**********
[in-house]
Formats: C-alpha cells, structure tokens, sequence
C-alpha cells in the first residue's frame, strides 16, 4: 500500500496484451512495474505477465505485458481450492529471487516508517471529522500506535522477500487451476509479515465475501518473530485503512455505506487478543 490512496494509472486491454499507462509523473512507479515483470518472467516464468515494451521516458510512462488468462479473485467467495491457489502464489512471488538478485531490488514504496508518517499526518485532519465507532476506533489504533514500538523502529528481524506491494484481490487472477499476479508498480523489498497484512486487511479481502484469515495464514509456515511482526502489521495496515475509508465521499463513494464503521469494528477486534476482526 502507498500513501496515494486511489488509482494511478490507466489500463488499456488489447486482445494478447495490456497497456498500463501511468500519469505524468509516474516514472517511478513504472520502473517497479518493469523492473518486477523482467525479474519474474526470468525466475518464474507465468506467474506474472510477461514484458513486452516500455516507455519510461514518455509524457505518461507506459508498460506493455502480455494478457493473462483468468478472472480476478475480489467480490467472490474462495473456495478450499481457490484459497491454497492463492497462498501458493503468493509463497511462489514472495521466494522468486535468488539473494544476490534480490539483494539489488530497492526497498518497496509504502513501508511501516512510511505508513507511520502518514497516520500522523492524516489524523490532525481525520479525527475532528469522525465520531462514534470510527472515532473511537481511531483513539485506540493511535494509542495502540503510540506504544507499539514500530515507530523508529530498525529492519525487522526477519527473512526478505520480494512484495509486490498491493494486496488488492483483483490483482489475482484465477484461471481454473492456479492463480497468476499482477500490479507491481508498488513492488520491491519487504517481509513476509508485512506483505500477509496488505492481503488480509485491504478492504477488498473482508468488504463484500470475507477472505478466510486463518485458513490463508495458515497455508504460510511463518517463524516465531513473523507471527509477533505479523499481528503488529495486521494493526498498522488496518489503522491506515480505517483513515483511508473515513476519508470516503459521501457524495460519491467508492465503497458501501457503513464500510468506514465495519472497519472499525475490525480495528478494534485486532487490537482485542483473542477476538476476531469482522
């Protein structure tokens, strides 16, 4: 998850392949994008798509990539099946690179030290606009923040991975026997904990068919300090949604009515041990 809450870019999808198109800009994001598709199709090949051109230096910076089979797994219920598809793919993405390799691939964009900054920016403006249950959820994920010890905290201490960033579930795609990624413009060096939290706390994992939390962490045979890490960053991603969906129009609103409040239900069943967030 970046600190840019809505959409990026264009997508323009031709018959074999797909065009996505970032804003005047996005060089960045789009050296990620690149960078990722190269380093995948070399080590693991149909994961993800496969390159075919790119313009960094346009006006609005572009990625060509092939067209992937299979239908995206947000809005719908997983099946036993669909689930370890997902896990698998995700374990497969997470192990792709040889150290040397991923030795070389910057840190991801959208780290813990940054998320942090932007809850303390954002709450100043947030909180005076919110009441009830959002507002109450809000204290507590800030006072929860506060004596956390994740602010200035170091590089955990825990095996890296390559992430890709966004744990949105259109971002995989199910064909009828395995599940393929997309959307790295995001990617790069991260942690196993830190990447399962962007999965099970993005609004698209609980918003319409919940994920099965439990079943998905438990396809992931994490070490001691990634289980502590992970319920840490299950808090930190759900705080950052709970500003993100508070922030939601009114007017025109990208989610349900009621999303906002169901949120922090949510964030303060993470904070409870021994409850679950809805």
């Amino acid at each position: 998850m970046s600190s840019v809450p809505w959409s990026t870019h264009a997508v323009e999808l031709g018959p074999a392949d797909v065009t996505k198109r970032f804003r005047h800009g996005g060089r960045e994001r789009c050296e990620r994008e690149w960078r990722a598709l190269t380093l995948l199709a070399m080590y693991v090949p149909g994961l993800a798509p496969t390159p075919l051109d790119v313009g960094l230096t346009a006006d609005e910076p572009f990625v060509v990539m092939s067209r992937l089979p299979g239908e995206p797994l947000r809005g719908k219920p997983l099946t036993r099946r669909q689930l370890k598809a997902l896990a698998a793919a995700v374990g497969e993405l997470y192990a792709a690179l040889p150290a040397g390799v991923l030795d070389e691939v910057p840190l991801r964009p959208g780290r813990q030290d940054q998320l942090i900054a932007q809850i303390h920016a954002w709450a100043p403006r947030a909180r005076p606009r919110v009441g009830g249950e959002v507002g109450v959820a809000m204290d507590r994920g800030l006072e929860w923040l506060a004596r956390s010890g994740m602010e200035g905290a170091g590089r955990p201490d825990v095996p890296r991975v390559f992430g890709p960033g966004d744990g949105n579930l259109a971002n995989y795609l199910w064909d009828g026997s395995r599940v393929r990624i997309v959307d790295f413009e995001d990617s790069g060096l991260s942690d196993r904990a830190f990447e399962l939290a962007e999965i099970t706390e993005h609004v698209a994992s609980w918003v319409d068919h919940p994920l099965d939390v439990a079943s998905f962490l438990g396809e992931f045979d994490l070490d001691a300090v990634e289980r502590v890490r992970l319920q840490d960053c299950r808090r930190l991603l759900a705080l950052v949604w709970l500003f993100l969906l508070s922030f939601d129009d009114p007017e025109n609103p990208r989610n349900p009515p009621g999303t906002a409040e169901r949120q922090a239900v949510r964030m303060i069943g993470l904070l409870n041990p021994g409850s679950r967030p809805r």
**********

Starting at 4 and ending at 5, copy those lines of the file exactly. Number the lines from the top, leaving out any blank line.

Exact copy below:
């Protein structure tokens, strides 16, 4: 998850392949994008798509990539099946690179030290606009923040991975026997904990068919300090949604009515041990 809450870019999808198109800009994001598709199709090949051109230096910076089979797994219920598809793919993405390799691939964009900054920016403006249950959820994920010890905290201490960033579930795609990624413009060096939290706390994992939390962490045979890490960053991603969906129009609103409040239900069943967030 970046600190840019809505959409990026264009997508323009031709018959074999797909065009996505970032804003005047996005060089960045789009050296990620690149960078990722190269380093995948070399080590693991149909994961993800496969390159075919790119313009960094346009006006609005572009990625060509092939067209992937299979239908995206947000809005719908997983099946036993669909689930370890997902896990698998995700374990497969997470192990792709040889150290040397991923030795070389910057840190991801959208780290813990940054998320942090932007809850303390954002709450100043947030909180005076919110009441009830959002507002109450809000204290507590800030006072929860506060004596956390994740602010200035170091590089955990825990095996890296390559992430890709966004744990949105259109971002995989199910064909009828395995599940393929997309959307790295995001990617790069991260942690196993830190990447399962962007999965099970993005609004698209609980918003319409919940994920099965439990079943998905438990396809992931994490070490001691990634289980502590992970319920840490299950808090930190759900705080950052709970500003993100508070922030939601009114007017025109990208989610349900009621999303906002169901949120922090949510964030303060993470904070409870021994409850679950809805």
């Amino acid at each position: 998850m970046s600190s840019v809450p809505w959409s990026t870019h264009a997508v323009e999808l031709g018959p074999a392949d797909v065009t996505k198109r970032f804003r005047h800009g996005g060089r960045e994001r789009c050296e990620r994008e690149w960078r990722a598709l190269t380093l995948l199709a070399m080590y693991v090949p149909g994961l993800a798509p496969t390159p075919l051109d790119v313009g960094l230096t346009a006006d609005e910076p572009f990625v060509v990539m092939s067209r992937l089979p299979g239908e995206p797994l947000r809005g719908k219920p997983l099946t036993r099946r669909q689930l370890k598809a997902l896990a698998a793919a995700v374990g497969e993405l997470y192990a792709a690179l040889p150290a040397g390799v991923l030795d070389e691939v910057p840190l991801r964009p959208g780290r813990q030290d940054q998320l942090i900054a932007q809850i303390h920016a954002w709450a100043p403006r947030a909180r005076p606009r919110v009441g009830g249950e959002v507002g109450v959820a809000m204290d507590r994920g800030l006072e929860w923040l506060a004596r956390s010890g994740m602010e200035g905290a170091g590089r955990p201490d825990v095996p890296r991975v390559f992430g890709p960033g966004d744990g949105n579930l259109a971002n995989y795609l199910w064909d009828g026997s395995r599940v393929r990624i997309v959307d790295f413009e995001d990617s790069g060096l991260s942690d196993r904990a830190f990447e399962l939290a962007e999965i099970t706390e993005h609004v698209a994992s609980w918003v319409d068919h919940p994920l099965d939390v439990a079943s998905f962490l438990g396809e992931f045979d994490l070490d001691a300090v990634e289980r502590v890490r992970l319920q840490d960053c299950r808090r930190l991603l759900a705080l950052v949604w709970l500003f993100l969906l508070s922030f939601d129009d009114p007017e025109n609103p990208r989610n349900p009515p009621g999303t906002a409040e169901r949120q922090a239900v949510r964030m303060i069943g993470l904070l409870n041990p021994g409850s679950r967030p809805r």